According to another embodiment of the invention, users may also collaborate in the creation of questions and questions sets. A question or a question set that has been authored or edited by a first user may be made available to other users and a second user may use that question to interview a person in his or her private circle.
Embodiments of the present invention also employ question filters to limit the questions that are made available to a user for selection when the user desires to interview another user. The filtering is done automatically based on the profile settings of the user to be interviewed. For example, if the user to be interviewed is not married, questions that are only relevant to married people are filtered and are not displayed as available selections to the user who is selecting the interview questions. Other profile settings that may be used in the filtering process include age, gender, number of children, etc.
The features of the present invention described above help users collaborate with other users in the process of creating life stories. The collaboration is desirable because it serves to encourage and prompt users to record their life stories and also increases the relevance of the recorded life stories, so that an online community of users containing highly relevant and meaningful content, that is also relatively permanent in nature, about the users can be created.
So that the manner in which the above recited features of the present invention can be understood in detail, a more particular description of the invention, briefly summarized above, may be had by reference to embodiments, some of which are illustrated in the appended drawings. It is to be noted, however, that the appended drawings illustrate only typical embodiments of this invention and are therefore not to be considered limiting of its scope, for the invention may admit to other equally effective embodiments.
The server computer 110 is programmed to operate as a network server that communicates with the client computers 120. In the embodiments of the present invention described herein, the server computer 110 is programmed as a web server that communicates with the client computers 120 using the TCP/IP protocol, and hosts a web site that can be accessed by the client computers 120. The client computers 120 are programmed to execute web browser programs and access the web pages managed by the server computer 110 by specifying a uniform resource locator (URL) for the server computer 110 into the browser.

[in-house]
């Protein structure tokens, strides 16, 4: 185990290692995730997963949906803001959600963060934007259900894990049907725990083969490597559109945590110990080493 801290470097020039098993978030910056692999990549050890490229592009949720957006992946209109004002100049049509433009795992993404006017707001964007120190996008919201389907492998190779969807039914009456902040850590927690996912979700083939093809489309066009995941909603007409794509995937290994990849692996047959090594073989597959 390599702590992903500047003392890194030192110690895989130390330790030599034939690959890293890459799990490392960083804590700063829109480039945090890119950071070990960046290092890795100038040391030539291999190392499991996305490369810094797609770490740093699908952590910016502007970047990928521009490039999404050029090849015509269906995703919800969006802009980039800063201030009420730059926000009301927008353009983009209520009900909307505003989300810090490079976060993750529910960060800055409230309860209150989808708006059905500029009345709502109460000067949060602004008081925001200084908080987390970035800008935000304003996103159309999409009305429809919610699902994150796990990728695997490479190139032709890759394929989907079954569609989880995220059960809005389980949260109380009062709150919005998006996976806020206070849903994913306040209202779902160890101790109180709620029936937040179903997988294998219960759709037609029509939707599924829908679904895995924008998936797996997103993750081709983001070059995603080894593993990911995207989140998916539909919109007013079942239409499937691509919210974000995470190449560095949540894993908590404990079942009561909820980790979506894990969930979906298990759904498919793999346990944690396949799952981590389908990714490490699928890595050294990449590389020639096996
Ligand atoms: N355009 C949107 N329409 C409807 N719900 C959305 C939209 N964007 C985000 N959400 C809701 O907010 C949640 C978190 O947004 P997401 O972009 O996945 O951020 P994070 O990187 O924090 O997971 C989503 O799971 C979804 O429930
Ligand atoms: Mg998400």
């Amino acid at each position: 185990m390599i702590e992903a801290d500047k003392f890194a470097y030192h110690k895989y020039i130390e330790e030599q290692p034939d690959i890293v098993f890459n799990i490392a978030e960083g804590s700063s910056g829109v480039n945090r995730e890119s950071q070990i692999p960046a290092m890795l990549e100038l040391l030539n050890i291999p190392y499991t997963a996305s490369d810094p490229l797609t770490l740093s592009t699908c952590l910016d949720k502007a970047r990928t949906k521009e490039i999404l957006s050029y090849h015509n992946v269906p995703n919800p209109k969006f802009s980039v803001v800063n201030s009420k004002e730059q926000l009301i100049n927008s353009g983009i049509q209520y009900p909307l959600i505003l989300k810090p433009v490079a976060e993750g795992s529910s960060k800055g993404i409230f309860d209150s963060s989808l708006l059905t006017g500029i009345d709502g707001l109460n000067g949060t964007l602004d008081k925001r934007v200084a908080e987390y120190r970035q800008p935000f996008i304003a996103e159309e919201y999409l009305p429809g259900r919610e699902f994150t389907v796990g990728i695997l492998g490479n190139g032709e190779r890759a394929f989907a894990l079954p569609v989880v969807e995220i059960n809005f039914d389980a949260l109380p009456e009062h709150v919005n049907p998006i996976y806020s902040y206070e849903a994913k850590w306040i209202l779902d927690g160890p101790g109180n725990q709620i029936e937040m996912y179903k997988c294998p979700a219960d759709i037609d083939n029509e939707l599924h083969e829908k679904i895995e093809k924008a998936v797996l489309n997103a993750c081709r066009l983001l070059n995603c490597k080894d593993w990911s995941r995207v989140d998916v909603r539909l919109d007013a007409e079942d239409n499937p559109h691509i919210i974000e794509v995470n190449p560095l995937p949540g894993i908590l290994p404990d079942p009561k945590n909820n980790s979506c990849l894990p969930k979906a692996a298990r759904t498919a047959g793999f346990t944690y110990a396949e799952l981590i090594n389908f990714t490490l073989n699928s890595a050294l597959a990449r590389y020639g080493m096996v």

The server computer 110 manages the contents stored in the mass storage unit 113 using a relational database software. The contents include profile data of the registered users of the web site. The profile data specify: user ID, password, name, e-mail, address including zip code, gender, marital status, date of birth, occupation, a pointer to an image file, various permission settings, and other similar data. The contents further include interview questions, multimedia files such as image files, video files, audio files and flash animation files, life stories posted by the users, commentaries made to the posted life stories, user-defined private circle data, and such other data needed by the server computer 110 to process data received from the users and render web pages requested by the users.
In the embodiments of the present invention described below, users are respectively operating the client computers 120 that are connected to the server computer 110 over the Internet. Also, web pages that are displayed to a user are transmitted from the server computer 110 to that user's client computer 120 and processed by the web browser program stored in that user's client computer 120 for display through the monitor of that user's client computer 120.
The web site permits a single registered user to keep multiple profiles and maintain life stories for each person, group, and sometimes fictional characters, represented in the profiles. This feature may be used in situations where it is preferred to write the life stories from a third person point of view, or for a group of people (e.g., the Smith family or the 1980 U.S. Olympic hockey team) or a fictional character, or where the subject of the life stories is not computer sawy. The Switch Profile hyperlink is provided to users who are maintaining multiple profiles to allow such users to switch to another profile and view and manage the life stories of the person, group, or fictional character represented in the other profile.
The web page further provides various other graphical user interface (GUI) elements. They include a navigation section 210, a question section 220, an image gallery 230, an inbox 240, and a collaboration section 250.
The navigation section 210 includes hyperlinks to web pages that are used to view, modify or add to the user's life stories (My Story), interview questions (Q&A), and relationships (People).